# What physical forces give rise to the peculiar bond angle of hydrogen peroxide?

In one of the Periodic Table videos, Prof. Poliakoff shows a model of a hydrogen peroxide molecule and claims that the H-O bonds will always be at right angles to each other. I have a rudimentary intuition for how molecules arrange themselves based on mutual attraction and repulsion - I've solved some Foldit puzzles - but the H2O2 defies that kind of common sense explanation.

I get that there are forces pushing the hydrogens apart and forces pulling them together, but how does that fragile equilibrium of forces result in an exact right angle?

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I strongly suspect that this will be better answered at chemistry.stackexchange.com. The physics answer is that the only forces present are electrostatic interactions. The chemistry description is likely to be more useful. –  Colin McFaul Jul 19 '12 at 2:37
I consider the question sufficiently on-topic to stay here if you want (bonds are quantum mechanics and all that), but I am with @Colin in thinking that you might get better answers on Chemistry. If you want it migrated just flag or comment and we'll ask the Chem mods. –  dmckee Jul 19 '12 at 3:28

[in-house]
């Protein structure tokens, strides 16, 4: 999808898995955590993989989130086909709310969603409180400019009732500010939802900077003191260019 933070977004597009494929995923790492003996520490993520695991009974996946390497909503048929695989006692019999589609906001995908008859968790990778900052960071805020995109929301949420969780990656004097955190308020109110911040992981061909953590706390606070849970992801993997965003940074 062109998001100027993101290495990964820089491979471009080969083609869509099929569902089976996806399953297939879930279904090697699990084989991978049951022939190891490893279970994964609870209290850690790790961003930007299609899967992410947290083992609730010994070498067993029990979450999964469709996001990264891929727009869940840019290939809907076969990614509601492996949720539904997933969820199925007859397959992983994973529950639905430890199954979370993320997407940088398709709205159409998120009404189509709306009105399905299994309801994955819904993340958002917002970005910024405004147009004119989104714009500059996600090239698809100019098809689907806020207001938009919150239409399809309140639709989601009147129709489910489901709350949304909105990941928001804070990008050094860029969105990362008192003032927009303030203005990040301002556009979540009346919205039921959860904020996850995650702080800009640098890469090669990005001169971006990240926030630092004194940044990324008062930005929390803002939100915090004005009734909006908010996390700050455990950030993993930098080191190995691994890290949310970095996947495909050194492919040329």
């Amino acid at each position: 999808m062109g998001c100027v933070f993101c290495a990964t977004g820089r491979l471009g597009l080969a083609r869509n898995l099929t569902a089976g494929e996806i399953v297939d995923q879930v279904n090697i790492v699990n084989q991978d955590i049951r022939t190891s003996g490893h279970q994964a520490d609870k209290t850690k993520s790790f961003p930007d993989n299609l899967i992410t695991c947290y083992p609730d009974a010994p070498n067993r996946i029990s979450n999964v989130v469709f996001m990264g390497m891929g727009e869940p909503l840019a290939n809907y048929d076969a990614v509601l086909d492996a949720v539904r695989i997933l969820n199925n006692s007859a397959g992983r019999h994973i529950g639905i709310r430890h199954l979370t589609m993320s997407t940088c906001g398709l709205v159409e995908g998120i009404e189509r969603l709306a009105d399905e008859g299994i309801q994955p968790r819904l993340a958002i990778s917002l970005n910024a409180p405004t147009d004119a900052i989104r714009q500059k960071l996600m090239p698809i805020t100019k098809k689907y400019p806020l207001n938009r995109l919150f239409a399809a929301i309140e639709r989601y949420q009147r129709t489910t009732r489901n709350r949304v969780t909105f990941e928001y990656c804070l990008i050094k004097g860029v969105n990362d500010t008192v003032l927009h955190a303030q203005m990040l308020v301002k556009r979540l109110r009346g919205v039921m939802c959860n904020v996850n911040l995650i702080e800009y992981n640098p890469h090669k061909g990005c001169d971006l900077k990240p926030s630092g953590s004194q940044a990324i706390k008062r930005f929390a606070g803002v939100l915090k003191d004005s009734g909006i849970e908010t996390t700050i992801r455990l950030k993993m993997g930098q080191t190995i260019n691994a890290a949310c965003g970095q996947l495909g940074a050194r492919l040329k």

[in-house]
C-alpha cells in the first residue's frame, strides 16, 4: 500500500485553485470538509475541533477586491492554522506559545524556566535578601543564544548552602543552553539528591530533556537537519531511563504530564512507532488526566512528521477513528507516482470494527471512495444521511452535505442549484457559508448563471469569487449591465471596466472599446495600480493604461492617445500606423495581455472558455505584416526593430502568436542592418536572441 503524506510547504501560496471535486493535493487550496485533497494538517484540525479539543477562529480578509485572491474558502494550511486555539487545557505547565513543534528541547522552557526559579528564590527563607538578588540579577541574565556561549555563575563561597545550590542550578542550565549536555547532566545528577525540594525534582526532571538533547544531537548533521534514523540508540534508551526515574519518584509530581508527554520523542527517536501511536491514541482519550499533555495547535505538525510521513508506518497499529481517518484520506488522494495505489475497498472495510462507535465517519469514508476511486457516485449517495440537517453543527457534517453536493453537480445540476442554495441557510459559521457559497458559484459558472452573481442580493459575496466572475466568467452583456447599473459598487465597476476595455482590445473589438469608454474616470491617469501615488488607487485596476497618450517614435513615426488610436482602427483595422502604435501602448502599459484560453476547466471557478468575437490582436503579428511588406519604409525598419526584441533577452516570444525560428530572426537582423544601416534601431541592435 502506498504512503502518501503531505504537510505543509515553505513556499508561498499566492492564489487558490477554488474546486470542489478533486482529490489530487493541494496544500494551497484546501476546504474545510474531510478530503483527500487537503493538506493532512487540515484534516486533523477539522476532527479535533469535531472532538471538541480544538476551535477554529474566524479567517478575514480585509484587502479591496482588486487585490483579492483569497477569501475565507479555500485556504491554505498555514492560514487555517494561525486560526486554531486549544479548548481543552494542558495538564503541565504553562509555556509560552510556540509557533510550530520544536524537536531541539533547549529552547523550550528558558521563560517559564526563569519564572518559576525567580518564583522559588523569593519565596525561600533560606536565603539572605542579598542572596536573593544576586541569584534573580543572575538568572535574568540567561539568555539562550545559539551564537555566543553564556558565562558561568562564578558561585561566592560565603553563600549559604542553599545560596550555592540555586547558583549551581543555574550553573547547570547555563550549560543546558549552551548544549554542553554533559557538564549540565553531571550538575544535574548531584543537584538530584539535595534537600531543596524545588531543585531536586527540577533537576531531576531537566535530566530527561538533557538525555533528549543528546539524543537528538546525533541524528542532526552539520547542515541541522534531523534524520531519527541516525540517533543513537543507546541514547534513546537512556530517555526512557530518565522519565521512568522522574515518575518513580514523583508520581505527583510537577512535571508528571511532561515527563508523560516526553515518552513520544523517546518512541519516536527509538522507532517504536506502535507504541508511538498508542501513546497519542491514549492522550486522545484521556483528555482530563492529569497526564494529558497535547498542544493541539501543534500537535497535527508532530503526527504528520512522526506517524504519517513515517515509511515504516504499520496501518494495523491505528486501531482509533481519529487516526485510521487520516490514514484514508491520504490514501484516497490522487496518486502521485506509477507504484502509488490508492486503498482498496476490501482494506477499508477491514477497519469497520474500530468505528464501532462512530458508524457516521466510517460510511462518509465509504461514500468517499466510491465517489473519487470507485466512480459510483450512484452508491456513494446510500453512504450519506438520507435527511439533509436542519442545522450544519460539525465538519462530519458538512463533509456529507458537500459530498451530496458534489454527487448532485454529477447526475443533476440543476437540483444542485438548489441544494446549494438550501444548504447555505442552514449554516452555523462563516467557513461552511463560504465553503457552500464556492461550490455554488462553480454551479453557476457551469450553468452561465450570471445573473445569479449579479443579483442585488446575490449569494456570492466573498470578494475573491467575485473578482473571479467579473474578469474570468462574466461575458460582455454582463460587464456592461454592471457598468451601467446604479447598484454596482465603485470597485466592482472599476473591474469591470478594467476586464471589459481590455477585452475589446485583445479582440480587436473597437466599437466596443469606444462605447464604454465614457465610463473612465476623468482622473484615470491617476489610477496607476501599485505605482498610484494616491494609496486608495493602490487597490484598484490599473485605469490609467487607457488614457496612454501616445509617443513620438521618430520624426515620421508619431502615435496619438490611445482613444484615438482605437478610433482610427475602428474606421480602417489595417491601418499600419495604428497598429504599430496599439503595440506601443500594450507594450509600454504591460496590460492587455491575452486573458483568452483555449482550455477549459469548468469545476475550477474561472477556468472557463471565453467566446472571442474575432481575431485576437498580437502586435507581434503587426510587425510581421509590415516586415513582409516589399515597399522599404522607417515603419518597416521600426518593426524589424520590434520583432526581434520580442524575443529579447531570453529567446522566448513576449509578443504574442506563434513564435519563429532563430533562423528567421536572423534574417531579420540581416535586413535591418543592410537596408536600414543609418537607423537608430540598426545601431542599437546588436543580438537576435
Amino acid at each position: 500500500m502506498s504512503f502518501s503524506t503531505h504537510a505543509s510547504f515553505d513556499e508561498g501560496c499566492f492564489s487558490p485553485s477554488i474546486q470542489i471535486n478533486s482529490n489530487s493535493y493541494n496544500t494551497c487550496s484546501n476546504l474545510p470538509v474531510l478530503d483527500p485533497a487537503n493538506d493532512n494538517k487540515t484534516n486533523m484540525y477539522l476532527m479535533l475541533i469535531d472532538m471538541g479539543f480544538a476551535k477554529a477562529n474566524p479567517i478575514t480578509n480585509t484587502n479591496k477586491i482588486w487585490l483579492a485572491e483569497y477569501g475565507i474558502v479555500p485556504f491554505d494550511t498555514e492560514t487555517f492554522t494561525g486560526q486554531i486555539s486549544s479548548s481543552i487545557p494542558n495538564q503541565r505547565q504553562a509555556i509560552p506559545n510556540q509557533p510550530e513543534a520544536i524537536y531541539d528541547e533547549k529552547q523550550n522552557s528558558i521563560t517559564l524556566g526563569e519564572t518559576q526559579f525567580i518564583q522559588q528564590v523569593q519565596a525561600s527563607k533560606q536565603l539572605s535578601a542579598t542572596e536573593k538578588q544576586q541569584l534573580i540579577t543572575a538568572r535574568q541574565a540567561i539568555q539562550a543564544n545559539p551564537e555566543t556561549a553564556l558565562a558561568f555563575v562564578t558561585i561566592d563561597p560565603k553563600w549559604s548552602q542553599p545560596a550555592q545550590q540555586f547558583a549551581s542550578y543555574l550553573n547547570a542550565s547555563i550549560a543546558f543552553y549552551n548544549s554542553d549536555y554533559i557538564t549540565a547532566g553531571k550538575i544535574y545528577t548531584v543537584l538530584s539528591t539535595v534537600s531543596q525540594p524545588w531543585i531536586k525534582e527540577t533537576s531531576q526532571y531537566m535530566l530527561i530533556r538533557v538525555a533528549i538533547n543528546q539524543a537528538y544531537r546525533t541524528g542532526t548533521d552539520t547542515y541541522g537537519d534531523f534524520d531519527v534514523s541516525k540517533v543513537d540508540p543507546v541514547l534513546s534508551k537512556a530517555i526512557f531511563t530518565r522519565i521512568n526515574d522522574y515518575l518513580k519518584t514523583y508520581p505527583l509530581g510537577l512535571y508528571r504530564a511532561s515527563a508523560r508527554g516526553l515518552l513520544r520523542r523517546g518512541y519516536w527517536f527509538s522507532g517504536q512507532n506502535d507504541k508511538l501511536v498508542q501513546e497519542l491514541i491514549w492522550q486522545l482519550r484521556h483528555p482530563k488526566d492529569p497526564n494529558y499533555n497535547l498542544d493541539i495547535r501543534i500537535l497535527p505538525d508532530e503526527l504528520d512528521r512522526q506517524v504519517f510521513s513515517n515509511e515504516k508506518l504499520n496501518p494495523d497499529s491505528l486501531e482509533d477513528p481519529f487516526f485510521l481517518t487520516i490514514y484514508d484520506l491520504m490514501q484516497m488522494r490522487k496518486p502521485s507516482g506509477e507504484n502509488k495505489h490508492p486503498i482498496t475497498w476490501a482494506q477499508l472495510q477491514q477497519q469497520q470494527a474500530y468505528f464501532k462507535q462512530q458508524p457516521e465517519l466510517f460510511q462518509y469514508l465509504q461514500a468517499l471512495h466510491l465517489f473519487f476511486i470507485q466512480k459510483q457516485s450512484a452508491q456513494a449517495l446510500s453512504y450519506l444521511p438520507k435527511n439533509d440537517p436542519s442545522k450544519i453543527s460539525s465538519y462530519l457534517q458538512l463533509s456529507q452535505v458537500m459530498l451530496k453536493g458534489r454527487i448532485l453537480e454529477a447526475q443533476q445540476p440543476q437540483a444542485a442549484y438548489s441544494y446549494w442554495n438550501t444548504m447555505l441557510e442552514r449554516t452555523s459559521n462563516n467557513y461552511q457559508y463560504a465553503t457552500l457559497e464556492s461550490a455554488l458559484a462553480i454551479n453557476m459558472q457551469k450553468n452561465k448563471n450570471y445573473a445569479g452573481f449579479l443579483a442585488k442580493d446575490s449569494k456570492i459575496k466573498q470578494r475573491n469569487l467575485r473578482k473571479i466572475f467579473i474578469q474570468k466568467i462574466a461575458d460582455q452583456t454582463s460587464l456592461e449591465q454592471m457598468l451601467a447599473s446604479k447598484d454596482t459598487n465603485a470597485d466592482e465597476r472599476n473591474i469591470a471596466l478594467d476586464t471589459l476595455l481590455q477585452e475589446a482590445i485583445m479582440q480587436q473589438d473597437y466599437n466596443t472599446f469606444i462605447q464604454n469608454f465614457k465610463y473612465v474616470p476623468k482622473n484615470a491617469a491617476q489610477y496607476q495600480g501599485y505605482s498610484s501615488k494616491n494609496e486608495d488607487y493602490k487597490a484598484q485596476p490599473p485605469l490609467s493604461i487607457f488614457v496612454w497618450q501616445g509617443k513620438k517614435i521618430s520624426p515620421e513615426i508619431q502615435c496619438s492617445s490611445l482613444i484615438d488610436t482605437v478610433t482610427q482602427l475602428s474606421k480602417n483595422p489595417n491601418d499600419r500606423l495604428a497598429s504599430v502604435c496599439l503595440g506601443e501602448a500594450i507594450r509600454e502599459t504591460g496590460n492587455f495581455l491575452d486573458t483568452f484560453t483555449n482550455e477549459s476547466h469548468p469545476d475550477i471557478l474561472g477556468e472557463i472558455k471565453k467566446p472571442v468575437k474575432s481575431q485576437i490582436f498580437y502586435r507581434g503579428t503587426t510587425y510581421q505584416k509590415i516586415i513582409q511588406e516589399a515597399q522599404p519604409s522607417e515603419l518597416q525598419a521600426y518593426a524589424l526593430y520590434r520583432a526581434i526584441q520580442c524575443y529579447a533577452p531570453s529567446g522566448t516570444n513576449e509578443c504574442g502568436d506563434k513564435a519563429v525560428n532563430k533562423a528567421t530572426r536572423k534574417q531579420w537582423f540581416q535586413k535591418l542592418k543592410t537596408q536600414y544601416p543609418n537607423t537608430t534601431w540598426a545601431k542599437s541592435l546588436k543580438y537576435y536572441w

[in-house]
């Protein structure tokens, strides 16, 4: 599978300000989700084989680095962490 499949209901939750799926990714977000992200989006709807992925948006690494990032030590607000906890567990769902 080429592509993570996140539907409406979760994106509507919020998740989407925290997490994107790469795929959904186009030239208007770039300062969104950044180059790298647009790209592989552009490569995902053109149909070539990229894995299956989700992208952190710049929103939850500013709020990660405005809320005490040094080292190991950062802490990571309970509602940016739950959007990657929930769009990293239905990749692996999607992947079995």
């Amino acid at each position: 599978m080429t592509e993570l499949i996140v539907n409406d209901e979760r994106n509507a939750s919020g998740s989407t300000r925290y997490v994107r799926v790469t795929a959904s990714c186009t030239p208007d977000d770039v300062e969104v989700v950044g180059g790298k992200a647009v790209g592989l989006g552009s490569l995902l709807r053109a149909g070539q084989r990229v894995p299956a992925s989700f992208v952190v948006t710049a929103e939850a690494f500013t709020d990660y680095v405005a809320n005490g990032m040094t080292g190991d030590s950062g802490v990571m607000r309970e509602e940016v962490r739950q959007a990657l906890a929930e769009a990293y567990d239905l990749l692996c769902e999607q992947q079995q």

The offer to ask the Chemistry mods if they want this remains open...but I won't migrate it to a beta site without your say-so. –  dmckee Jul 21 '12 at 15:30

According to J. Chem. Theory Comput. 1 (2005) 394, it seems it's mainly the combination of hyperconjugation and repulsion between the lone pairs that favours a minimum at around 120°.

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I'm not sure there is an intuitive answer. The Wikipedia article claims it's an interaction between the lowest unoccupied molecular ($\pi^*$) orbitals on the two OH bonds, but this strikes me as arm waving. Experience suggests that arm waving arguments are dangerous because you can rationalise pretty much anything if you try hard enough. –  John Rennie Jul 19 '12 at 7:42